Swaminarayan Akshardham in New Jersey: Largest Hindu Temple Outside Asia Opens Amid Controversies
The largest Hindu temple outside Asia -- Swaminarayan Akshardham -- will be thrown open for public in New Jersey on October 18.
It is claimed that the temple is larger than the Bridgewater Lord Venkateshwara temple in New Jersey and the Pittsburgh temple of the same name.
The Swaminarayan Akshardham temple was inaugurated on October 8. Sitting on a massive 185-acre plot in Robbinsville county of New Jersey, the temple was built by 12,500 volunteer workers from all over the world. The temple was in the works since 2011, but hit the headlines only a decade later for the wrong reasons, media reports said.
Swaminarayan Akshardham was built with 2 million cubic feet of stone, a spokesperson of the Bochasanwasi Shri Akshar Purushottam Swaminarayan Sanstha, known as BAPS, which has temples around the world, told NBC Asia news.
Placing 2 million cubic feet of stone in Robbinsville township was no small feat. And the temple itself is a cultural mix with materials sourced from all over the world. It also gives historical nods to American history on its walls, a spokesperson said.
For Indian Americans, it's a massive milestone of an achievement, the spokesperson said.
Along the temple walls are carvings of historical figures like Martin Luther King Jr. and Abraham Lincoln.
“When you come to the mandir, you will see people of all genders, all castes and social backgrounds eating, praying, loving and serving together,” he said.
But the temple is not without controversies created by the labour force that built it. The impressive construction prompted a labor lawsuit, now on hold, with some saying it “raises questions about the thin line between religious service and labour exploitation”.
“I wake up every morning and scratch my eyes thinking, ‘Am I still in central New Jersey?’” said Yogi Trivedi, a temple volunteer and a scholar of religion at Columbia University.
“It’s like being transported to another world, specifically to India.”
“This is the American Dream,” he said, adding: “The sacred geography of India and beyond is here in this one place and you can experience, witness and admire it all here in New Jersey. I anticipate, as a scholar of religion, that this will become a popular place of pilgrimage for Hindus from across the world.”
To withstand cold New Jersey winters (anything between -5-degree C to -20-degree C), the outside of the temple has been built with non-traditional Bulgarian limestone. The inside features of the temple bear testimony to the stones imported from all over the world, ranging from Greece, Italy to India.
A traditional Indian stepwell contains waters from 300 sacred river bodies in India and all river waters from all 50 US states of the union.
Women were also actively engaged in key roles in running the project. Something rarely seen in temple construction.
“Now people who visit here from the American community will realise that the brown family two houses away from them is not all that different,” Trivedi said.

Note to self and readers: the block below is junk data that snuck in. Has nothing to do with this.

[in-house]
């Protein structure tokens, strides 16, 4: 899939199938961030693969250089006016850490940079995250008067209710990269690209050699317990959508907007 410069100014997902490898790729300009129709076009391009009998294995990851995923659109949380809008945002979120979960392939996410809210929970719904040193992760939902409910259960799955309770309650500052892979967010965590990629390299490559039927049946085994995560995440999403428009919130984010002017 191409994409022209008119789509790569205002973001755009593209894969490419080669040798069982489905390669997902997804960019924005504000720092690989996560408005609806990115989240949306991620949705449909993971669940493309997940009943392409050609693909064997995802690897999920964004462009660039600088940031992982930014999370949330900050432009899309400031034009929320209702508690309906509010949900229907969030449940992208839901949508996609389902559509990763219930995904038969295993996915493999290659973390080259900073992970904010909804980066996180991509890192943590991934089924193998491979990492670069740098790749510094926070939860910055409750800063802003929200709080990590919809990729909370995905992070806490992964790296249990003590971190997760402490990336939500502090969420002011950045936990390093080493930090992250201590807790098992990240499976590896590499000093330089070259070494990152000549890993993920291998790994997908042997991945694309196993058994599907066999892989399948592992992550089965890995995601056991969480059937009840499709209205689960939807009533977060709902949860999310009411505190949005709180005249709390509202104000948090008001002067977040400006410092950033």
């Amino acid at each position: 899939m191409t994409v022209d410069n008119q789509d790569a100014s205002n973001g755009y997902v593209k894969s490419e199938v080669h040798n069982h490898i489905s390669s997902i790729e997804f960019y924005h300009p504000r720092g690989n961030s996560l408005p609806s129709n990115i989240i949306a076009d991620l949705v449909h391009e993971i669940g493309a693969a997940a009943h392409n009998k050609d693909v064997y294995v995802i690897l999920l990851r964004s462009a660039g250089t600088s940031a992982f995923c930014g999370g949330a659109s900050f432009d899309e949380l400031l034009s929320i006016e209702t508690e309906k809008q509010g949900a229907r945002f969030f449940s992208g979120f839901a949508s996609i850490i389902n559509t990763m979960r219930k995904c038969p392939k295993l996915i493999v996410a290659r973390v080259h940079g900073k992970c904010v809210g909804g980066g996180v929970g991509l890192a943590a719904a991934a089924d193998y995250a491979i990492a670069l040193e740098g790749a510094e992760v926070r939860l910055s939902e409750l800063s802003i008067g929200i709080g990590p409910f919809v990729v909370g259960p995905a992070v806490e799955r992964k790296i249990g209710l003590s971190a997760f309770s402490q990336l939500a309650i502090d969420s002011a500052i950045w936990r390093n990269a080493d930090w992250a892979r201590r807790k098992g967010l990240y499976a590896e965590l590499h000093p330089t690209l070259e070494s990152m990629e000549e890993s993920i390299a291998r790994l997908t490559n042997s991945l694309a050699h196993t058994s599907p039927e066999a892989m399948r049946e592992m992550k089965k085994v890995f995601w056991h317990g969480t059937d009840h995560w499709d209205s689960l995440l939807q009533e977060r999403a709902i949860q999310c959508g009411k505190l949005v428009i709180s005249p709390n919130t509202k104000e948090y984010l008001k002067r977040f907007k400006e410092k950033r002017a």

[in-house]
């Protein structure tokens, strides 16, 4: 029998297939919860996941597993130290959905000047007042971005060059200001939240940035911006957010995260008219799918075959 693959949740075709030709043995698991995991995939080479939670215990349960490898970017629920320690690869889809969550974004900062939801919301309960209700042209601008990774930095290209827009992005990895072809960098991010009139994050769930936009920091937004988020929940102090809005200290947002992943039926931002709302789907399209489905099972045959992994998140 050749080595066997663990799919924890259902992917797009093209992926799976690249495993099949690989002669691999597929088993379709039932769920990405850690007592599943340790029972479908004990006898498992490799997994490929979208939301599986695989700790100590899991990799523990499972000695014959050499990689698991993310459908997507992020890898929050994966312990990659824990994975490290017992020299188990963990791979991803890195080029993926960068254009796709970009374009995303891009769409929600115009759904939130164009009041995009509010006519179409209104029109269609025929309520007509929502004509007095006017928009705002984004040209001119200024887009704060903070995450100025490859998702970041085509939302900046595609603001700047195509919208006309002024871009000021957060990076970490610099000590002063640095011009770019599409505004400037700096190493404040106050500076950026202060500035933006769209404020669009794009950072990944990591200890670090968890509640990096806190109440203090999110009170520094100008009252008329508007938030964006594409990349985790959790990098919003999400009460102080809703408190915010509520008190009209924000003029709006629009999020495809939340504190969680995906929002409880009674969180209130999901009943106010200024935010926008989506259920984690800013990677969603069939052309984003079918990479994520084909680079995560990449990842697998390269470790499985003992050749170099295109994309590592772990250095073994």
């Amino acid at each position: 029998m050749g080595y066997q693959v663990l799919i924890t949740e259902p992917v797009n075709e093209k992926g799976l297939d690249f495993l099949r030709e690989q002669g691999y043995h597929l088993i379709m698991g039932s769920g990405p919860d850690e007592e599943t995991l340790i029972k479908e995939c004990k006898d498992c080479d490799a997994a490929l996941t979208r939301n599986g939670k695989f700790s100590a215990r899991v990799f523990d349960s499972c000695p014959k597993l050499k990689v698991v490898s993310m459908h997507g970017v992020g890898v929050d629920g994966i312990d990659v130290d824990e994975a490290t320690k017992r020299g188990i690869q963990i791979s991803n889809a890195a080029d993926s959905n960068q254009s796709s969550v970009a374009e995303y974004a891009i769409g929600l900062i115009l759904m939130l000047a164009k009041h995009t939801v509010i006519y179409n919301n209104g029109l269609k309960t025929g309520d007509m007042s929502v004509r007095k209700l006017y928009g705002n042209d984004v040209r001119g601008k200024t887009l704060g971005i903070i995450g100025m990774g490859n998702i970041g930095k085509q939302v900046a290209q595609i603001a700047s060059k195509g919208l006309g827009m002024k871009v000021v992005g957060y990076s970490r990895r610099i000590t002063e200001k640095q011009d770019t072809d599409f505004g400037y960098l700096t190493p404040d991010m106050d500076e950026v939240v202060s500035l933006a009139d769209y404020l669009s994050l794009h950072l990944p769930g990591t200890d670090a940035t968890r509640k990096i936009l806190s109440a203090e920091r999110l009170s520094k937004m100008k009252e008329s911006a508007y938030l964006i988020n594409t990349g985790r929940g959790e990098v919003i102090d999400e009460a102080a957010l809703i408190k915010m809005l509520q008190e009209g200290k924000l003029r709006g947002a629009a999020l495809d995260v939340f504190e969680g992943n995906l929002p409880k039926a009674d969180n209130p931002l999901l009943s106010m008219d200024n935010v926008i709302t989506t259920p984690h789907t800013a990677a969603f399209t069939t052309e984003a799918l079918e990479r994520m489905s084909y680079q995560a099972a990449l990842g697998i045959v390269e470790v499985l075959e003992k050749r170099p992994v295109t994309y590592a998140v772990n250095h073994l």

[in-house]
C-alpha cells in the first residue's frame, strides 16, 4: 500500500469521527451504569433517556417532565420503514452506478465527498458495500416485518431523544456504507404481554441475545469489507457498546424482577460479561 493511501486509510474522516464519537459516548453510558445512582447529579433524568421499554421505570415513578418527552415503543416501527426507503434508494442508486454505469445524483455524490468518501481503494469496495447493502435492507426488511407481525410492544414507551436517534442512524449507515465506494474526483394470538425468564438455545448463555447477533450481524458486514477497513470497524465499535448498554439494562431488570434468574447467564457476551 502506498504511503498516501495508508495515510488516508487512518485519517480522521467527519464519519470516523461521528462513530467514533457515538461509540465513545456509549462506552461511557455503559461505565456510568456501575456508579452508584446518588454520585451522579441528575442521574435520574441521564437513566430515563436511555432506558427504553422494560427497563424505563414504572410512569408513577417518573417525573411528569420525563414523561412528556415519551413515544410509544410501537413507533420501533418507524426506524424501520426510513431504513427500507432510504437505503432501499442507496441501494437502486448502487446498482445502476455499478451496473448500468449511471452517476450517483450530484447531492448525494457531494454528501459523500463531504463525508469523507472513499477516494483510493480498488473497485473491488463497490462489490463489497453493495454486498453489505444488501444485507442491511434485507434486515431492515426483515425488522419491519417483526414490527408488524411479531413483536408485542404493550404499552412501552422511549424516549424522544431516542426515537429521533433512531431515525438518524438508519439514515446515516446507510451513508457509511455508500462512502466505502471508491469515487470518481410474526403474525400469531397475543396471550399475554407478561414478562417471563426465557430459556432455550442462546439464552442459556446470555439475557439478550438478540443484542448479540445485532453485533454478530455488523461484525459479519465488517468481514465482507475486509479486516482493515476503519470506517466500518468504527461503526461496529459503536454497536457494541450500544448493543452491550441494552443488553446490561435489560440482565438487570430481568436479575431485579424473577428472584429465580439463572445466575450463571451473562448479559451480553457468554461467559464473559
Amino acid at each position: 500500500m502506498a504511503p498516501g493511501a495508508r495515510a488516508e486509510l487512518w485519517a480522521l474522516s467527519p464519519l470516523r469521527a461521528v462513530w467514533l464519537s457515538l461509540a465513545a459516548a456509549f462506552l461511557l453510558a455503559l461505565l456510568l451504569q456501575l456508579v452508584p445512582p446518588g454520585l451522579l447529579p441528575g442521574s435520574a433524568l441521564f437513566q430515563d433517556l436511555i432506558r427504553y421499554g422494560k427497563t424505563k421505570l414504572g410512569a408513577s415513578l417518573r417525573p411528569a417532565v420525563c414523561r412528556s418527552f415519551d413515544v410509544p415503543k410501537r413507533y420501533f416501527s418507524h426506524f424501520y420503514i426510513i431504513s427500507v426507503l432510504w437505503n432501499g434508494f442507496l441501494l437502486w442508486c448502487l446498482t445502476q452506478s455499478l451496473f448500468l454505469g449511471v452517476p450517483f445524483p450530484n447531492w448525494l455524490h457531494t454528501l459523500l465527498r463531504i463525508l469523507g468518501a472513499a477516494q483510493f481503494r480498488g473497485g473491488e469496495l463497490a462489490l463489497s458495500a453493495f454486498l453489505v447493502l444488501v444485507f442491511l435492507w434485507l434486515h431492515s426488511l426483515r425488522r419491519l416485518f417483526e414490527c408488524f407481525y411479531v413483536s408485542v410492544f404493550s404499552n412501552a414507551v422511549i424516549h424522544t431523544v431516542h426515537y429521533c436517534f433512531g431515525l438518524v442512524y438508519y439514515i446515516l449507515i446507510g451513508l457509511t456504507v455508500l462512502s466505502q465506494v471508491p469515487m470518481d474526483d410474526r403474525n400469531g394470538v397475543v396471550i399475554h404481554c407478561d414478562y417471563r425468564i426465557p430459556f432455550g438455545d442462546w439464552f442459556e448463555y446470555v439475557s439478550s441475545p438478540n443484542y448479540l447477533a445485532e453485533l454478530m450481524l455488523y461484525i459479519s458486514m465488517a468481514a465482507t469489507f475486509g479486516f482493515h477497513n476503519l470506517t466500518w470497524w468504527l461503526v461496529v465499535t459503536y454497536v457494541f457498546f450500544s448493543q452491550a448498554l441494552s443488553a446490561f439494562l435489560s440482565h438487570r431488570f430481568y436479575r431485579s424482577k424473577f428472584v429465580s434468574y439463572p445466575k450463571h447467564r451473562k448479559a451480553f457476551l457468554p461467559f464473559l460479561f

Trivedi said he sees the design as reminiscent of the community that will form in the temple -- a mix of cultures with something for all people.
“That kind of inclusivity is not just talked about, it’s actually seen on the walls,” he said.
Built by 12,500 volunteers from all over the world, the Akshardham has been in the works since 2011. But it made headlines in the US media a decade later, sometime around 2021, when a group of immigrant labourers sued the global temple faith organisation. The lawsuit alleged “shocking” conditions, including forced labour, gruelling work hours, inhospitable living conditions and caste discrimination.
“For these long and difficult hours of work, the workers were paid an astonishing $450 per month, and even less when the defendants took illegal deductions,” the initial complaint said.
“Their hourly pay rate came to approximately $1.20 per hour.”
Many of the manual labourers involved in the temple’s construction came to New Jersey from India on religious visas and were Dalits, meaning they fell into historically marginalised groups in South Asia’s caste system. The lawsuit alleges that the temple leadership enforced that caste hierarchy at work, NBC reported .
The lawsuit has, however, been put on hold with 12 of the original 21 plaintiffs moving to dismiss their claims, and BAPS Akshardham spokespeople assure that the temple will be a place for people of all creeds and castes, claims Sakshi Venkatraman who filed the report for the NBC that has been circulated widely in the US media.
A spokesperson for BAPS was quoted by the NBC report as saying, “There’s a distinction between employment and religious volunteer service, known as seva.”
Some activists say the allegations still raise questions about the thin line between “religious service and work exploitation”, which Dalit communities are especially vulnerable to.
“The artisans who helped build our mandir came to the US as volunteers, not as employees,” spokesperson Ronak Patel said in a statement.
“We took care of the artisans’ needs in the US, including travel, lodging, food, medical care, and internet and prepaid phone cards so they could stay in touch with their families in India. BAPS India also supported the artisans’ families in India so they did not suffer financial hardship as a result of the artisans’ seva in the US.”
“A place of worship, a temple, is such an important space, especially for an immigrant community who’s making home in a new country,” said Viswanath, a co-founder of the civil rights group Hindus for Human Rights.
"I would want anybody who goes to the temple to really ask themselves, really do some soul searching, about going to a temple where there are such serious allegations of labour and human rights violations," he added.- IANS
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